The basis of appellant's claim is that no title to the half of the community property that belonged to his wife at her death passed to him by her will, since he had not offered the will for probate and that any 'purported' transfer by him as 'devisee' under his wife's will was abortive and nullity. This claim was made after the expiration of four years after the death of the wife. Appellant contended that under the Texas law the will could not be probated after four years, thus effectively defeating the ripening of title in appellant as devisee.
Applicable Texas statutes relating to transfer at death1 have the effect of vesting title to devised property immediately on death. However, it is clear that if the will is not probated within four years, the devisee may find himself with a title to property which he can never prove because of the limitation of four years applicable as to him if he voluntarily withholds probate. Long v. Shelton, Tex.Civ.App., 155 S.W. 945; Smith v. Lancaster, Tex.Civ.App., 248 S.W. 472.
The taxpayer retained possession of his wife's will and kept it in his lock box, but never had it probated. In September, 1948, more than four years after his wife's death, he executed a renunciation of interest under the will, and later executed an amplified renunciation which he filed for record with the deed records in the counties where the land lies.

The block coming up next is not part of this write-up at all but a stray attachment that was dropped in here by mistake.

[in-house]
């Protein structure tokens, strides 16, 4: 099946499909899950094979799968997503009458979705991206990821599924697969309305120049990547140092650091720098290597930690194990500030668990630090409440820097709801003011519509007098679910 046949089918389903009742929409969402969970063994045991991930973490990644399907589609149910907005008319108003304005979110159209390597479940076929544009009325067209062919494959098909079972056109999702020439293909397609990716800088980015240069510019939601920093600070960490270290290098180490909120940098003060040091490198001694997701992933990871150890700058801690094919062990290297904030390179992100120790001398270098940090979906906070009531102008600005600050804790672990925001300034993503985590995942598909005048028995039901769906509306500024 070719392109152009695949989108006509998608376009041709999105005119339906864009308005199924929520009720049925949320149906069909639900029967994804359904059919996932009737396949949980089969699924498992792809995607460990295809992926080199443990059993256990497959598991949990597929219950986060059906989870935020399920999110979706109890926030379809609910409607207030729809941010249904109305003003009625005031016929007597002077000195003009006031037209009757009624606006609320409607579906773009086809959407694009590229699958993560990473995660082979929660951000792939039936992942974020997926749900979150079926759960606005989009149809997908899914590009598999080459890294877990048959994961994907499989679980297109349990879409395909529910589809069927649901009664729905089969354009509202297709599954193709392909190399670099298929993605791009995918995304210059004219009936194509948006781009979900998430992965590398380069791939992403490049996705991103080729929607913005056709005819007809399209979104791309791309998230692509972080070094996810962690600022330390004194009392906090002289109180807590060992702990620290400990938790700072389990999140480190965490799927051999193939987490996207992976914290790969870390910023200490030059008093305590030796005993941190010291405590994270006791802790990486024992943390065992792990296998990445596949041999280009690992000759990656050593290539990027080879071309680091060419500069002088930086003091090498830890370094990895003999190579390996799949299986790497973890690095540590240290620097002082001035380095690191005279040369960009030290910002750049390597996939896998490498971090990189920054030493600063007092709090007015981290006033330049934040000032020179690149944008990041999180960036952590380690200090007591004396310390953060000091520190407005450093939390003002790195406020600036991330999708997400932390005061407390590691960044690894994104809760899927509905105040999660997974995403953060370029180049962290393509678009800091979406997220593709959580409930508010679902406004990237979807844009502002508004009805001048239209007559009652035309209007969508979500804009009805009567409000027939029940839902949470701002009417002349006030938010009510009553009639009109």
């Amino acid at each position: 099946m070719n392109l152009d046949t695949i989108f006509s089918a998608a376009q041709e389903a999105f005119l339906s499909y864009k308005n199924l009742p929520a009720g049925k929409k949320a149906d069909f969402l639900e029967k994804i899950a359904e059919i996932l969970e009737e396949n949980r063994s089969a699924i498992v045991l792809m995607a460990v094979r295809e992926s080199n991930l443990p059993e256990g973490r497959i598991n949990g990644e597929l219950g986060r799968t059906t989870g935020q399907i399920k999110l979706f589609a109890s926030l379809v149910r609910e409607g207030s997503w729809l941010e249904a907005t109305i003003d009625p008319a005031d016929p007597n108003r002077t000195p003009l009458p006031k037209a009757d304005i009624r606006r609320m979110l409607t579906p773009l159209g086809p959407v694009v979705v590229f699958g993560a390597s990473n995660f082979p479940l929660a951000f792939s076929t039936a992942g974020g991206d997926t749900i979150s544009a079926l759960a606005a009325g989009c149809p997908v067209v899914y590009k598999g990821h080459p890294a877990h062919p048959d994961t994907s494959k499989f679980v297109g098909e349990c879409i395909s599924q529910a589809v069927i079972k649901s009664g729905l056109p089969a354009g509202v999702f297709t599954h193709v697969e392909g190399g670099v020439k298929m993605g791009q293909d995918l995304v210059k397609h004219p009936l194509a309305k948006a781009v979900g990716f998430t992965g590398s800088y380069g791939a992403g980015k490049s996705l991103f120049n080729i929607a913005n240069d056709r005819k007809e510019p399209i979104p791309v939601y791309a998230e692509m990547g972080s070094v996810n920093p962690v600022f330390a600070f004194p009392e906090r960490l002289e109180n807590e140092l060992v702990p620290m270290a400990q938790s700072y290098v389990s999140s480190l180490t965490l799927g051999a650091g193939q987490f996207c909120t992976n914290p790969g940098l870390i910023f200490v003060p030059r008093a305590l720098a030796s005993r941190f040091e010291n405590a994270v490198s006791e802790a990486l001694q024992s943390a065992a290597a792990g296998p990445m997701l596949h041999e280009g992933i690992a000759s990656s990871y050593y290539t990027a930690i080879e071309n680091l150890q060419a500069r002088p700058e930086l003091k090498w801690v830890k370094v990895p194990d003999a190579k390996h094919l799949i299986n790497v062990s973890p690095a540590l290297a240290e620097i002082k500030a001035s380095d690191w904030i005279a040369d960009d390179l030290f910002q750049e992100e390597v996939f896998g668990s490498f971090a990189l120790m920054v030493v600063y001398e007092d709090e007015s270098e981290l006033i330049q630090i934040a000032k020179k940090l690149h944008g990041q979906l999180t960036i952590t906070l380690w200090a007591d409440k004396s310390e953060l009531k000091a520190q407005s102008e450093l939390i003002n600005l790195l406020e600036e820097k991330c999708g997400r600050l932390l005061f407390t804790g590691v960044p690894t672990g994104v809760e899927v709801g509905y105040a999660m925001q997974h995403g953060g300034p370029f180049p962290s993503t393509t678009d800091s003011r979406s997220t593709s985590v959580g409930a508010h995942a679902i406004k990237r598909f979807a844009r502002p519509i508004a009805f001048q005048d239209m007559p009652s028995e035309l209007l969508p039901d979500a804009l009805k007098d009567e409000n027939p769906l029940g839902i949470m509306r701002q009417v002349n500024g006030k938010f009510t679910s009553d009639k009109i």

The District Court entered judgment for the United States and Rodgers appealed, asserting two specifications of error. (1) That the District Court erred in holding that when appellant's wife died her undivided one-half interest in the community estate vested immediately in the appellant, and that the deeds of appellant transferred such title within the sense of the gift law, and (2) that the District Court erred in holding that the failure of appellant to probate his wife's will, coupled with a renunciation of the property devised thereunder, constituted a transfer by gift.
We hold that the court did not err in finding that the two deeds of gift executed by appellant 'individually and as sole devisee' under his wife's will constituted a gift within the meaning of the Federal Statute.2
Appellant contends and the Government concedes that a named beneficiary in a will may renounce any interest in the devise or bequest, and such renunciation does not constitute a transfer.3
The actions of the taxpayer here, however, do not amount to a renunciation. In order to prevent his acts of 1944 having the characteristics of gifts as defined in the law, he must show more than the formal execution of the renunciation documents, for the qualities of his acts were determined long before September and December, 1948.